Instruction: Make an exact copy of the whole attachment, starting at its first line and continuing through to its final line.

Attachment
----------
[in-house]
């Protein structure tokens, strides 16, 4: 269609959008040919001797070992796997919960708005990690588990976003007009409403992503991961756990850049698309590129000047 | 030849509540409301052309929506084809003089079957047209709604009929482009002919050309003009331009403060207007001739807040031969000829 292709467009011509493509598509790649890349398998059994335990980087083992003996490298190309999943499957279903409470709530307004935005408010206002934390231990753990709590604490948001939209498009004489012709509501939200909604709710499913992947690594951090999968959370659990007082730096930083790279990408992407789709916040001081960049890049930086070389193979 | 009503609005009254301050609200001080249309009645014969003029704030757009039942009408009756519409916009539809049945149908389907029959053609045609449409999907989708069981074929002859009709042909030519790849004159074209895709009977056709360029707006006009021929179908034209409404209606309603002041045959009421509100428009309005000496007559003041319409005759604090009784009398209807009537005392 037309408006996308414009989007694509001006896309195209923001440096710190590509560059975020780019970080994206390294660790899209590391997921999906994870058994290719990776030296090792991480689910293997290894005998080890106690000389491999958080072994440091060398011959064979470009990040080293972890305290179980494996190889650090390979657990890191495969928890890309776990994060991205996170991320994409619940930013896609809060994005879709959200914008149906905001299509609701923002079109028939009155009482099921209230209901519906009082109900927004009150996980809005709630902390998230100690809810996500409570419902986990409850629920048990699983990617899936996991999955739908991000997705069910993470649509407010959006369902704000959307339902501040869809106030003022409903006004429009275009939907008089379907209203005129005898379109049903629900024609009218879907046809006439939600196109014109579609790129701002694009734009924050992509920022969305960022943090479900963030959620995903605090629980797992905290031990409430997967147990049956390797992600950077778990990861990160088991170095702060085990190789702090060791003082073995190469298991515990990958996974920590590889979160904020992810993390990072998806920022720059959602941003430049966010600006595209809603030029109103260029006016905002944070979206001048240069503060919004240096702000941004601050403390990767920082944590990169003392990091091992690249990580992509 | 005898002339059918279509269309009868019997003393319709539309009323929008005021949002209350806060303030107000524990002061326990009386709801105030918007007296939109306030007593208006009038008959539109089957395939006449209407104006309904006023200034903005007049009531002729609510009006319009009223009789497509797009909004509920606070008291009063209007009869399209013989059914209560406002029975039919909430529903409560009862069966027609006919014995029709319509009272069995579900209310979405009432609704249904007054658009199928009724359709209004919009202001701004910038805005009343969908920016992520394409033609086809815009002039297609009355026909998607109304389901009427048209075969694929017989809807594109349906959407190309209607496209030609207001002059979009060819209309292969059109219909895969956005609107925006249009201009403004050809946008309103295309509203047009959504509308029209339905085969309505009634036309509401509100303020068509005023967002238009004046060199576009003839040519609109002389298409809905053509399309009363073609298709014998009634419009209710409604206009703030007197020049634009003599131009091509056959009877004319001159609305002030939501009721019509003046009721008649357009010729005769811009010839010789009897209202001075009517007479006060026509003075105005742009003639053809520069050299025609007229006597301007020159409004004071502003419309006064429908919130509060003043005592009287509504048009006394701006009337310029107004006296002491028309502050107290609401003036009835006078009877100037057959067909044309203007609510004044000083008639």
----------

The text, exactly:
[in-house]
């Protein structure tokens, strides 16, 4: 269609959008040919001797070992796997919960708005990690588990976003007009409403992503991961756990850049698309590129000047 | 030849509540409301052309929506084809003089079957047209709604009929482009002919050309003009331009403060207007001739807040031969000829 292709467009011509493509598509790649890349398998059994335990980087083992003996490298190309999943499957279903409470709530307004935005408010206002934390231990753990709590604490948001939209498009004489012709509501939200909604709710499913992947690594951090999968959370659990007082730096930083790279990408992407789709916040001081960049890049930086070389193979 | 009503609005009254301050609200001080249309009645014969003029704030757009039942009408009756519409916009539809049945149908389907029959053609045609449409999907989708069981074929002859009709042909030519790849004159074209895709009977056709360029707006006009021929179908034209409404209606309603002041045959009421509100428009309005000496007559003041319409005759604090009784009398209807009537005392 037309408006996308414009989007694509001006896309195209923001440096710190590509560059975020780019970080994206390294660790899209590391997921999906994870058994290719990776030296090792991480689910293997290894005998080890106690000389491999958080072994440091060398011959064979470009990040080293972890305290179980494996190889650090390979657990890191495969928890890309776990994060991205996170991320994409619940930013896609809060994005879709959200914008149906905001299509609701923002079109028939009155009482099921209230209901519906009082109900927004009150996980809005709630902390998230100690809810996500409570419902986990409850629920048990699983990617899936996991999955739908991000997705069910993470649509407010959006369902704000959307339902501040869809106030003022409903006004429009275009939907008089379907209203005129005898379109049903629900024609009218879907046809006439939600196109014109579609790129701002694009734009924050992509920022969305960022943090479900963030959620995903605090629980797992905290031990409430997967147990049956390797992600950077778990990861990160088991170095702060085990190789702090060791003082073995190469298991515990990958996974920590590889979160904020992810993390990072998806920022720059959602941003430049966010600006595209809603030029109103260029006016905002944070979206001048240069503060919004240096702000941004601050403390990767920082944590990169003392990091091992690249990580992509 | 005898002339059918279509269309009868019997003393319709539309009323929008005021949002209350806060303030107000524990002061326990009386709801105030918007007296939109306030007593208006009038008959539109089957395939006449209407104006309904006023200034903005007049009531002729609510009006319009009223009789497509797009909004509920606070008291009063209007009869399209013989059914209560406002029975039919909430529903409560009862069966027609006919014995029709319509009272069995579900209310979405009432609704249904007054658009199928009724359709209004919009202001701004910038805005009343969908920016992520394409033609086809815009002039297609009355026909998607109304389901009427048209075969694929017989809807594109349906959407190309209607496209030609207001002059979009060819209309292969059109219909895969956005609107925006249009201009403004050809946008309103295309509203047009959504509308029209339905085969309505009634036309509401509100303020068509005023967002238009004046060199576009003839040519609109002389298409809905053509399309009363073609298709014998009634419009209710409604206009703030007197020049634009003599131009091509056959009877004319001159609305002030939501009721019509003046009721008649357009010729005769811009010839010789009897209202001075009517007479006060026509003075105005742009003639053809520069050299025609007229006597301007020159409004004071502003419309006064429908919130509060003043005592009287509504048009006394701006009337310029107004006296002491028309502050107290609401003036009835006078009877100037057959067909044309203007609510004044000083008639």